839 Recent Efforts in Cloud & Visibility Forecast Techniques at the Aviation Weather Testbed

Wednesday, 13 January 2016
Benjamin R. J. Schwedler, NOAA/NWS/NCEP/Aviation Weather Center & CIRA, Kansas City, MO; and S. A. Lack and A. Cross

Cloud and visibility hazards have a daily impact on aviation operations from terminal operations affecting commercial carriers to instrument meteorological conditions grounding general aviation pilots. According to the National Transportation Safety Board approximately two-thirds of aviation fatalities due to weather can be attributed to low visibility and cloud ceilings. Even though this is the case, the rate of improvement in numerical cloud and visibility forecasts lags behind other aviation hazards.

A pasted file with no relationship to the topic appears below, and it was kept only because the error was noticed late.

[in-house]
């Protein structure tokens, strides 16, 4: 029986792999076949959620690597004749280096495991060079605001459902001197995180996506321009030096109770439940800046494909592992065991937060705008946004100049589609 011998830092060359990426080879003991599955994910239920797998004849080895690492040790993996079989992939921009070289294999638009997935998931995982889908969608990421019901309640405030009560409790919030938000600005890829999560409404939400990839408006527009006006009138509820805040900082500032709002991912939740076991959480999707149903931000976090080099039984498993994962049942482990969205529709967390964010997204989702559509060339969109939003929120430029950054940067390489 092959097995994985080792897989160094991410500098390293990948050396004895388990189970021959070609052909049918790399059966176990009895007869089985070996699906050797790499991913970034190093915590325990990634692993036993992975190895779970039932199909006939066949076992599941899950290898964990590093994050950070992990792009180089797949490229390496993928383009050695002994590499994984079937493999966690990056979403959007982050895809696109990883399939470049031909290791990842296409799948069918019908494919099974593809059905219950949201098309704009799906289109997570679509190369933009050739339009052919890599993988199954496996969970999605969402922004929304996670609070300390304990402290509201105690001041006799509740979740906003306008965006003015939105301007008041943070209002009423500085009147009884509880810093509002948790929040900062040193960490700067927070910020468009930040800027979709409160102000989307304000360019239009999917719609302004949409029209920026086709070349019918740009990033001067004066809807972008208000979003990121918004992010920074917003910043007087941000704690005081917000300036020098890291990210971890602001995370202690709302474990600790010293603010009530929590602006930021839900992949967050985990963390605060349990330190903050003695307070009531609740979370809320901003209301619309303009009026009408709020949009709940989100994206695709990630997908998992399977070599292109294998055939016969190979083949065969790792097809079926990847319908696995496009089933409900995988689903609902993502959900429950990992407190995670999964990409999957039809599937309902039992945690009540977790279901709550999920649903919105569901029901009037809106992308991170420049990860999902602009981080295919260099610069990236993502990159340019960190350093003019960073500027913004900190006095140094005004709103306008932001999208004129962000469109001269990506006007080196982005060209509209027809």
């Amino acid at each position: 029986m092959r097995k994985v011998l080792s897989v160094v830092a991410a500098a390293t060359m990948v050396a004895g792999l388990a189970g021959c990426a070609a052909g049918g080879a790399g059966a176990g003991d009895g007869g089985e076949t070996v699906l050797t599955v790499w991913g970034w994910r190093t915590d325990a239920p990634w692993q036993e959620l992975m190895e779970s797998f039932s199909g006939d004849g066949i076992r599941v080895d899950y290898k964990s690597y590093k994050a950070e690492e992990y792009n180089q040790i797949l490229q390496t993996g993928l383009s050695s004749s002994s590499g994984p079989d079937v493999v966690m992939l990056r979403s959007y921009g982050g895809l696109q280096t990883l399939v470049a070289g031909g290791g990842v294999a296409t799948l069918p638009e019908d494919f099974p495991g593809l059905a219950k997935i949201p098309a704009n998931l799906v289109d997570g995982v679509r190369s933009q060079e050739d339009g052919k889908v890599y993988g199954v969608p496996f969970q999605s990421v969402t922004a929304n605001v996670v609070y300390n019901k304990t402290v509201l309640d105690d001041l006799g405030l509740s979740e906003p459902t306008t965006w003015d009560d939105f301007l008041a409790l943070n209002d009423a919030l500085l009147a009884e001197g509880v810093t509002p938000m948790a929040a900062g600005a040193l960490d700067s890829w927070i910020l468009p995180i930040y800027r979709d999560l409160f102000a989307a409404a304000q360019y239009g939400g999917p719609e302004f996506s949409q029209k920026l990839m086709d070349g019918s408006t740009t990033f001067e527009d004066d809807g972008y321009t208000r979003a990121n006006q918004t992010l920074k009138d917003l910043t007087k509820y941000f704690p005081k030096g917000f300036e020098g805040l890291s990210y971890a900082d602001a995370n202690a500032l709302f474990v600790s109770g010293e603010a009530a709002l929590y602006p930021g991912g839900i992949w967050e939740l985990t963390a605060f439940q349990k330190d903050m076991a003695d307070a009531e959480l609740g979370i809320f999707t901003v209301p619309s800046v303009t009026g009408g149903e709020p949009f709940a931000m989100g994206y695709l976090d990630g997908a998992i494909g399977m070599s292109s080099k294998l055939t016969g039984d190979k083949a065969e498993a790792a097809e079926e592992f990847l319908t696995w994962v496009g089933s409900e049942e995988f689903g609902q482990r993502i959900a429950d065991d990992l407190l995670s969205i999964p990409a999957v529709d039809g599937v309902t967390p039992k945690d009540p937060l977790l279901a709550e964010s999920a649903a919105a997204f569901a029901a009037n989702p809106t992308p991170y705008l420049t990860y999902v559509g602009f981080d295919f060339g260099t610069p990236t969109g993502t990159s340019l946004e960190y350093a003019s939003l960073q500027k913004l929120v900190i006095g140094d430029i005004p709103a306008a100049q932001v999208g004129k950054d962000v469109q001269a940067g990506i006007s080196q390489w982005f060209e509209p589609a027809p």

The NOAA Aviation Weather Testbed (AWT) is involved in multiple efforts to improve cloud and visibility forecasting ranging from enhancements to numerical weather prediction guidance to methods of presenting and disseminating aviation hazards due to low cloud decks and visibility. Both deterministic and probabilistic forecasts are needed to support current and future aviation operations. The AWT is collaborating with the National Weather Service Environmental Modeling Center and the NOAA Global Systems Division to study and analyze improvements in model physics and post-processing methods aimed at improving forecasts for operationally relevant cloud decks and visibility values. Efforts are underway to analyze changes intended to improve forecasts in operational modeling systems including the NAM, RAP, HRRR, SREF, and Hires Window forecasts. In addition to improving model guidance, the AWT is developing tools to provide both deterministic and probabilistic guidance for clouds and visibility that will help to drive the NWS digital aviation services grids. The goal of this effort is to leverage the Graphical Forecast Editor (GFE) in AWIPS2 to produce national-scale grids that provide a consistent picture of cloud-based aviation hazards, from which aviation products such as the TAF, G-AIRMET, and Area Forecast can be derived. Results from both the modeling enhancements and the national-scale guidance efforts will be presented.

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